Pride and the Passion—Sinatra, Sophia Loren, and Cary Grant, with Frank cast as a Spanish guerilla leader. Fairly standard Hollywood epic distinguished primarily by its star power.

Hole in the Head—Frank Capra’s last picture. He retired after this, and died 35 years later. Notable for the presence of Carolyn Jones (Morticia from The Adams Family) as a free spirited girl in love with Frank. Casts Edward G. Robinson as Sinatra’s brother.

Dirty Dingus Magee—A bawdy, funny Western. Good for some laughs and some amusing scenes.

Pal Joey—I’ve got this one on DVD. Sinatra, Kim Novak, and Rita Hayworth. Rita was 39 when this was made, and was showing her age a bit. Kim Novak was 24 and was gorgeous. Kim always managed to be classy even when she was playing a poor character, as in Man With the Golden Arm, and beats out the current crop of blondes, the Umas and the Gryneths and the whatevers, as a classy, sexy dame.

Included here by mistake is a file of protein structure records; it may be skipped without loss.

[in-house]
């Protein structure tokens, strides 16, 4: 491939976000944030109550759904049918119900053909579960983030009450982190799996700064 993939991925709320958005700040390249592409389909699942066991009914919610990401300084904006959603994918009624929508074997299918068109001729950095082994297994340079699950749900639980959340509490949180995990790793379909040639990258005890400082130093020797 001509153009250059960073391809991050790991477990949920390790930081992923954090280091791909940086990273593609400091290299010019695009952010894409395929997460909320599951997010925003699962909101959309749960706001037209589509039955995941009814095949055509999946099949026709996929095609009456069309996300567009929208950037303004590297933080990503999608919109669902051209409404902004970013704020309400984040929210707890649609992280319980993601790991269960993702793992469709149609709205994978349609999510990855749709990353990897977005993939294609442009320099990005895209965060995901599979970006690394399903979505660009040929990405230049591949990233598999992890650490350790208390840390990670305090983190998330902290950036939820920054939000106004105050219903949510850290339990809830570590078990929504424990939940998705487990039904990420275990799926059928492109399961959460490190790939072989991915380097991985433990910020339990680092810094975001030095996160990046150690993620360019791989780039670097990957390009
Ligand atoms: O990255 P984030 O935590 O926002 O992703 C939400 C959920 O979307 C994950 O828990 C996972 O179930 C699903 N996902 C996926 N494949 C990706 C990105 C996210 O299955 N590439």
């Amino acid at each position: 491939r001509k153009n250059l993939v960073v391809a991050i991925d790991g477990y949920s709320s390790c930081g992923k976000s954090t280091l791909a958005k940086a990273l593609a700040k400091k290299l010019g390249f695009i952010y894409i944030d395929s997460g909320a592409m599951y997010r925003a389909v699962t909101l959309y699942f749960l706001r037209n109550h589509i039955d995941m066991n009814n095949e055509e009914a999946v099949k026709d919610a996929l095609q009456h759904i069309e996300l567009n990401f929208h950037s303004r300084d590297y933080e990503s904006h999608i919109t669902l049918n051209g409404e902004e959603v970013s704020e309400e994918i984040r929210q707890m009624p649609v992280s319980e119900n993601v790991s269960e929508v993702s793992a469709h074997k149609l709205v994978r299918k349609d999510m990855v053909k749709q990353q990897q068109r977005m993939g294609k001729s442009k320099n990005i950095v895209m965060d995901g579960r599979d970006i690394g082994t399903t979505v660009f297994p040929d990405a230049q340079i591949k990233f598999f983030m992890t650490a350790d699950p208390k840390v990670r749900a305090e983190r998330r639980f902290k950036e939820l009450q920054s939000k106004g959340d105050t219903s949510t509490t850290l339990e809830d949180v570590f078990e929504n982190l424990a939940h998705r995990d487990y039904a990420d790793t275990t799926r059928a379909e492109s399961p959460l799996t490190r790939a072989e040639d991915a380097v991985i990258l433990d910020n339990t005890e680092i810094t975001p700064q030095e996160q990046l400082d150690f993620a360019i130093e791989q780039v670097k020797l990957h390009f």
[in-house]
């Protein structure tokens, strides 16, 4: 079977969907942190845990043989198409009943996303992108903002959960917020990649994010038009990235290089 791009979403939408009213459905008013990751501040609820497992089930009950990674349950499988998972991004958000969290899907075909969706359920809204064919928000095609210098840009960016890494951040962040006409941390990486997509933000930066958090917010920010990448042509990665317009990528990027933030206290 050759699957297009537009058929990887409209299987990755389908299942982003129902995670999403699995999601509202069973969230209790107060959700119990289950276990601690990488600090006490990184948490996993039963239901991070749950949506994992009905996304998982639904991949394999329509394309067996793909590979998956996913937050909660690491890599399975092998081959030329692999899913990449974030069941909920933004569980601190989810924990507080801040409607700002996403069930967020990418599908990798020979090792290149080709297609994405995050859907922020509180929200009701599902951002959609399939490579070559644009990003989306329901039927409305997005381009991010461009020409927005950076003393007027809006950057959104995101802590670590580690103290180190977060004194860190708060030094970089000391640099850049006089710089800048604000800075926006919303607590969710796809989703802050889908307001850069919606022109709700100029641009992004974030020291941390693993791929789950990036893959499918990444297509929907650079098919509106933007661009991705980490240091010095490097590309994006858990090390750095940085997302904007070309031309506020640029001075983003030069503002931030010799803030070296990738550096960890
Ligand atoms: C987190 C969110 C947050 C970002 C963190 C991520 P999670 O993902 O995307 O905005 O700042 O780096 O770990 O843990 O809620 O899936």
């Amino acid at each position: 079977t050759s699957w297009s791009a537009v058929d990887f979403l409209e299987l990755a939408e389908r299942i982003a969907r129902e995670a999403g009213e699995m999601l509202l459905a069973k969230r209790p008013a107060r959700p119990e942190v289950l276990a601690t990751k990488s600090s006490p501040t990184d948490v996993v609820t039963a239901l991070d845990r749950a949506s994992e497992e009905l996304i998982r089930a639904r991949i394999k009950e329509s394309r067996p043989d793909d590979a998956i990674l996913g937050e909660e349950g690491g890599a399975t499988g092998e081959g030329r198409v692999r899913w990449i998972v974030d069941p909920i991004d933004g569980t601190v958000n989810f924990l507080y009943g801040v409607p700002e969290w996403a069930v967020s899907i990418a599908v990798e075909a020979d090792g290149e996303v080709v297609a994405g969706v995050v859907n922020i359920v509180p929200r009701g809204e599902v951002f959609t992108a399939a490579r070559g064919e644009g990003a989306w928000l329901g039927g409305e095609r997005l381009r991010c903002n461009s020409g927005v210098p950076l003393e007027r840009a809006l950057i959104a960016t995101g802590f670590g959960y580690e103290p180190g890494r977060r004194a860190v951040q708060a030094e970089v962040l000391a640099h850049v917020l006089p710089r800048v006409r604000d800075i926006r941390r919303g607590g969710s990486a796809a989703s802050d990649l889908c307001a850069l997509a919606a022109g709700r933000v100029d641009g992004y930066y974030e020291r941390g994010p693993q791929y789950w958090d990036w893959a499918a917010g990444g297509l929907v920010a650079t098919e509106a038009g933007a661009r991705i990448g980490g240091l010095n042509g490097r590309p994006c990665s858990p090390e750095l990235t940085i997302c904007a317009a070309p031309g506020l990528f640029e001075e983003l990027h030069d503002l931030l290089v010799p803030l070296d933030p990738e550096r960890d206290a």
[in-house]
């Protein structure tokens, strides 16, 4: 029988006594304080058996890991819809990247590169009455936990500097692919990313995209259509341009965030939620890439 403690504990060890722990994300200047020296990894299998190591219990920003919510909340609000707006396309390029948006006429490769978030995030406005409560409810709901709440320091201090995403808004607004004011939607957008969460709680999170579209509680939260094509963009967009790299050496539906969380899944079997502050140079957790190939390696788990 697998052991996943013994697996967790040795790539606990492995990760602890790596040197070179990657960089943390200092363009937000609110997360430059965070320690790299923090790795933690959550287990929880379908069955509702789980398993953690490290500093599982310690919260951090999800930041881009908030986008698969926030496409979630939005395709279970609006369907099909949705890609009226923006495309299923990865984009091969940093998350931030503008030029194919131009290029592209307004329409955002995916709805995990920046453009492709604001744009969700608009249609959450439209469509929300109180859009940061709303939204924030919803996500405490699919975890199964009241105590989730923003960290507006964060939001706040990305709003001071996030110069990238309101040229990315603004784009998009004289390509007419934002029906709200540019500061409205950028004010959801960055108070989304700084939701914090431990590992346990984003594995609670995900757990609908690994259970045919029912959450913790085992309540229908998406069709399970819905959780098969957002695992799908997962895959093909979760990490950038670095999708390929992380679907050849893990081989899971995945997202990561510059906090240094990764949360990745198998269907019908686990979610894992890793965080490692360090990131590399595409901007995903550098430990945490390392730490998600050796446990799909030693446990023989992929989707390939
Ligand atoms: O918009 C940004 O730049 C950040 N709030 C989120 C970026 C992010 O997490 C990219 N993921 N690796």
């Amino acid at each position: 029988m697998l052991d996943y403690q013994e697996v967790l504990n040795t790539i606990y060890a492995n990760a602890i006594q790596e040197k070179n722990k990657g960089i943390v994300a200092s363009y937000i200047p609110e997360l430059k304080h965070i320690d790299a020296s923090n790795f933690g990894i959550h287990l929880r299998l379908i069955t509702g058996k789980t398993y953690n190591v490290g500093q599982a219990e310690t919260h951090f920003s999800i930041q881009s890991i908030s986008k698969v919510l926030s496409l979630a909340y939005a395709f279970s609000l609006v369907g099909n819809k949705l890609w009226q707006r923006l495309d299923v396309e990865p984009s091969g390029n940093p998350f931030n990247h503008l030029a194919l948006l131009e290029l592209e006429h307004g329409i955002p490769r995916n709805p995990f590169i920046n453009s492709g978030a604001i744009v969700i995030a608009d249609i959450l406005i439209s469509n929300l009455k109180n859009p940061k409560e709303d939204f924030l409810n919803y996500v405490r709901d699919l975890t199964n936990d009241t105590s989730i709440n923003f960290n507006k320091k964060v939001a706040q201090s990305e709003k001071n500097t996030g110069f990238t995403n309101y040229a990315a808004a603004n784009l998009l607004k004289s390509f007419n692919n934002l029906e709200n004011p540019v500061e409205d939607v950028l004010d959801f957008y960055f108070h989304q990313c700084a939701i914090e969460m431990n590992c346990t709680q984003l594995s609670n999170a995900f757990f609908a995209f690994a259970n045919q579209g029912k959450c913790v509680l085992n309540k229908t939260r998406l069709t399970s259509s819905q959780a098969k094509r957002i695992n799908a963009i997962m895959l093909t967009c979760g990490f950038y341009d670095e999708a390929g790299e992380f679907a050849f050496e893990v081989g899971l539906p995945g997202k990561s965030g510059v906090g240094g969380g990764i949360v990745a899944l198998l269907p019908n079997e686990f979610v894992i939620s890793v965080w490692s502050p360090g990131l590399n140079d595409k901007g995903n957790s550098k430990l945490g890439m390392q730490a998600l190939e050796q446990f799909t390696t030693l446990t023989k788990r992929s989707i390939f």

Young at Heart—I talked my wife into watching this with me last night, so I’ve seen it twice in a couple of weeks. This is a soaper based on the 1938 film Four Daughters. One daughter got cut out in this version, but it has a number of good songs, and a good performance by Frank. It also had Gig Young. This is a real problem for me because I can’t look at him without thinking of the horrible end he came to.

Double Dynamite—A frothy comedy with Groucho Marx and Jane Russell. So there you have three reasons to watch it. Not a particularly good plot, but mildly amusing.

I’ll try to write something about the Rat Pack movies tomorrow.

June 5, 2008

Ocean’s Eleven—This is a caper film with all of the members of the Clan showing up. It’s fairly light and trivial. I understand the remake is more intense, but I don’t watch George Clooney, so I don’t know.

Sargeants 3—A remake of Gunga Din with Sammy Davis Jr. in the Din role. There is a bit of an undertone, which I think is historically accurate for the period, about segregation, particularly in the army.

Robin and the 7 Hoods—The best of the Clan’s movies. Sammy Davis Jr. does a great routine with Bang Bang.